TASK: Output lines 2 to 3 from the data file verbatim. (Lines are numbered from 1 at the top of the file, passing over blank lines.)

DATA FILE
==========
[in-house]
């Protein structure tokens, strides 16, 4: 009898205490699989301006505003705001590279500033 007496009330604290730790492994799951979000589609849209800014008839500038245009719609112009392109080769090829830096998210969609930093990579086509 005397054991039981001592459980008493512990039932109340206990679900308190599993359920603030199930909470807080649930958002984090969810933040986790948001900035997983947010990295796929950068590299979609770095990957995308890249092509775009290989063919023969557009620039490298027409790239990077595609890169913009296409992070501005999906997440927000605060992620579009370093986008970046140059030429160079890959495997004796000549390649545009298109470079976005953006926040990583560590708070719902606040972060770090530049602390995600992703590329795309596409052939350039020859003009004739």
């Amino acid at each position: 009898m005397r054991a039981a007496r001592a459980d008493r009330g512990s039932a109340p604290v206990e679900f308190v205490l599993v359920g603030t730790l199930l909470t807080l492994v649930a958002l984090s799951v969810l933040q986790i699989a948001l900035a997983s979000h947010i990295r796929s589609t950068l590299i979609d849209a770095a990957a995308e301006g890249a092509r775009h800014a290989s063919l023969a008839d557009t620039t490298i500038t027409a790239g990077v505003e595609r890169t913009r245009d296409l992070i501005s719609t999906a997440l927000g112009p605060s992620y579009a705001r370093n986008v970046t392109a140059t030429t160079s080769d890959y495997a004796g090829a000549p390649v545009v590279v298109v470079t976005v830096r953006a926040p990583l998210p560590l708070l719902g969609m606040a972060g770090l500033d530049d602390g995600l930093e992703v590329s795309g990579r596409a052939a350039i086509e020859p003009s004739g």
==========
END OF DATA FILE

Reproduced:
């Protein structure tokens, strides 16, 4: 009898205490699989301006505003705001590279500033 007496009330604290730790492994799951979000589609849209800014008839500038245009719609112009392109080769090829830096998210969609930093990579086509 005397054991039981001592459980008493512990039932109340206990679900308190599993359920603030199930909470807080649930958002984090969810933040986790948001900035997983947010990295796929950068590299979609770095990957995308890249092509775009290989063919023969557009620039490298027409790239990077595609890169913009296409992070501005999906997440927000605060992620579009370093986008970046140059030429160079890959495997004796000549390649545009298109470079976005953006926040990583560590708070719902606040972060770090530049602390995600992703590329795309596409052939350039020859003009004739």
């Amino acid at each position: 009898m005397r054991a039981a007496r001592a459980d008493r009330g512990s039932a109340p604290v206990e679900f308190v205490l599993v359920g603030t730790l199930l909470t807080l492994v649930a958002l984090s799951v969810l933040q986790i699989a948001l900035a997983s979000h947010i990295r796929s589609t950068l590299i979609d849209a770095a990957a995308e301006g890249a092509r775009h800014a290989s063919l023969a008839d557009t620039t490298i500038t027409a790239g990077v505003e595609r890169t913009r245009d296409l992070i501005s719609t999906a997440l927000g112009p605060s992620y579009a705001r370093n986008v970046t392109a140059t030429t160079s080769d890959y495997a004796g090829a000549p390649v545009v590279v298109v470079t976005v830096r953006a926040p990583l998210p560590l708070l719902g969609m606040a972060g770090l500033d530049d602390g995600l930093e992703v590329s795309g990579r596409a052939a350039i086509e020859p003009s004739g």